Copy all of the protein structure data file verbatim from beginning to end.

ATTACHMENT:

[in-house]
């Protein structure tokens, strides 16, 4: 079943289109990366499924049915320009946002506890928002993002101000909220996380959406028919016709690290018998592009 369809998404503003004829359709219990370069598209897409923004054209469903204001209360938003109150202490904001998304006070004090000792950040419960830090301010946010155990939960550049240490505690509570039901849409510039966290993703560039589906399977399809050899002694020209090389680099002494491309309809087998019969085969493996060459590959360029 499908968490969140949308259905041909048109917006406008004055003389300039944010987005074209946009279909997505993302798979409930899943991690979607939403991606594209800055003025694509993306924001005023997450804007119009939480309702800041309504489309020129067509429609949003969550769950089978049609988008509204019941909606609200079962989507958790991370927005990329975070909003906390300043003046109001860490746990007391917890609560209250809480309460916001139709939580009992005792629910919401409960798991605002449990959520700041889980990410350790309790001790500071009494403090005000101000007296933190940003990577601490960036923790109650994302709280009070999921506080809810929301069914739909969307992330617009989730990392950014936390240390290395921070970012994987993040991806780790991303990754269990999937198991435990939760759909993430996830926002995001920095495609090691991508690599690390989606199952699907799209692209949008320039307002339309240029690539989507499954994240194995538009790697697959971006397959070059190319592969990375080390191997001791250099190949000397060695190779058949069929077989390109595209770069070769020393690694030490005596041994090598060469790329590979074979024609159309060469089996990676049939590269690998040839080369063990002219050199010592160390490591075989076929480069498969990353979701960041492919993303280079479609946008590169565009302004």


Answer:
[in-house]
């Protein structure tokens, strides 16, 4: 079943289109990366499924049915320009946002506890928002993002101000909220996380959406028919016709690290018998592009 369809998404503003004829359709219990370069598209897409923004054209469903204001209360938003109150202490904001998304006070004090000792950040419960830090301010946010155990939960550049240490505690509570039901849409510039966290993703560039589906399977399809050899002694020209090389680099002494491309309809087998019969085969493996060459590959360029 499908968490969140949308259905041909048109917006406008004055003389300039944010987005074209946009279909997505993302798979409930899943991690979607939403991606594209800055003025694509993306924001005023997450804007119009939480309702800041309504489309020129067509429609949003969550769950089978049609988008509204019941909606609200079962989507958790991370927005990329975070909003906390300043003046109001860490746990007391917890609560209250809480309460916001139709939580009992005792629910919401409960798991605002449990959520700041889980990410350790309790001790500071009494403090005000101000007296933190940003990577601490960036923790109650994302709280009070999921506080809810929301069914739909969307992330617009989730990392950014936390240390290395921070970012994987993040991806780790991303990754269990999937198991435990939760759909993430996830926002995001920095495609090691991508690599690390989606199952699907799209692209949008320039307002339309240029690539989507499954994240194995538009790697697959971006397959070059190319592969990375080390191997001791250099190949000397060695190779058949069929077989390109595209770069070769020393690694030490005596041994090598060469790329590979074979024609159309060469089996990676049939590269690998040839080369063990002219050199010592160390490591075989076929480069498969990353979701960041492919993303280079479609946008590169565009302004």